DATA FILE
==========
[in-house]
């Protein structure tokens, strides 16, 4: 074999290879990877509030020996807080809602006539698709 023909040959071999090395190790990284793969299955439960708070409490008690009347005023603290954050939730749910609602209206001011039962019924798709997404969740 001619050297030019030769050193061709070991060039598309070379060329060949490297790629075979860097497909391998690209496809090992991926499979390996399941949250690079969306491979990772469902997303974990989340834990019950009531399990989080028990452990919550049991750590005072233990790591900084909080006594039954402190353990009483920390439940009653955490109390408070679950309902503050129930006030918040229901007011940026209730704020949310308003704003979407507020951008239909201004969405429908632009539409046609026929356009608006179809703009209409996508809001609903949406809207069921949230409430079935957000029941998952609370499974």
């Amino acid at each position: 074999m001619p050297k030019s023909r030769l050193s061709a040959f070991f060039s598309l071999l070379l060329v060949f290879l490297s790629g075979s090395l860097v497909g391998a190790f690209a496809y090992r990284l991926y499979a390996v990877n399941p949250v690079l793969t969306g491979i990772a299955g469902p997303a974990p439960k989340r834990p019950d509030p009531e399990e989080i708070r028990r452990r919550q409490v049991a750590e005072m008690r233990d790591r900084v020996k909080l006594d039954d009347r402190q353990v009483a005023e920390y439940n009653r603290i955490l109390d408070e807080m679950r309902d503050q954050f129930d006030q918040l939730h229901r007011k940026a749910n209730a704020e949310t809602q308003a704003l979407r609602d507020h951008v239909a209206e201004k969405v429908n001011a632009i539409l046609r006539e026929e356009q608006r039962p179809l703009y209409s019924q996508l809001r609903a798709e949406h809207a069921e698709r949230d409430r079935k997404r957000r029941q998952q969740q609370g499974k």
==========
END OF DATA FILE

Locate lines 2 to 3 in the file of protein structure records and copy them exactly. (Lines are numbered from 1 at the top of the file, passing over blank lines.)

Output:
């Protein structure tokens, strides 16, 4: 074999290879990877509030020996807080809602006539698709 023909040959071999090395190790990284793969299955439960708070409490008690009347005023603290954050939730749910609602209206001011039962019924798709997404969740 001619050297030019030769050193061709070991060039598309070379060329060949490297790629075979860097497909391998690209496809090992991926499979390996399941949250690079969306491979990772469902997303974990989340834990019950009531399990989080028990452990919550049991750590005072233990790591900084909080006594039954402190353990009483920390439940009653955490109390408070679950309902503050129930006030918040229901007011940026209730704020949310308003704003979407507020951008239909201004969405429908632009539409046609026929356009608006179809703009209409996508809001609903949406809207069921949230409430079935957000029941998952609370499974």
């Amino acid at each position: 074999m001619p050297k030019s023909r030769l050193s061709a040959f070991f060039s598309l071999l070379l060329v060949f290879l490297s790629g075979s090395l860097v497909g391998a190790f690209a496809y090992r990284l991926y499979a390996v990877n399941p949250v690079l793969t969306g491979i990772a299955g469902p997303a974990p439960k989340r834990p019950d509030p009531e399990e989080i708070r028990r452990r919550q409490v049991a750590e005072m008690r233990d790591r900084v020996k909080l006594d039954d009347r402190q353990v009483a005023e920390y439940n009653r603290i955490l109390d408070e807080m679950r309902d503050q954050f129930d006030q918040l939730h229901r007011k940026a749910n209730a704020e949310t809602q308003a704003l979407r609602d507020h951008v239909a209206e201004k969405v429908n001011a632009i539409l046609r006539e026929e356009q608006r039962p179809l703009y209409s019924q996508l809001r609903a798709e949406h809207a069921e698709r949230d409430r079935k997404r957000r029941q998952q969740q609370g499974k």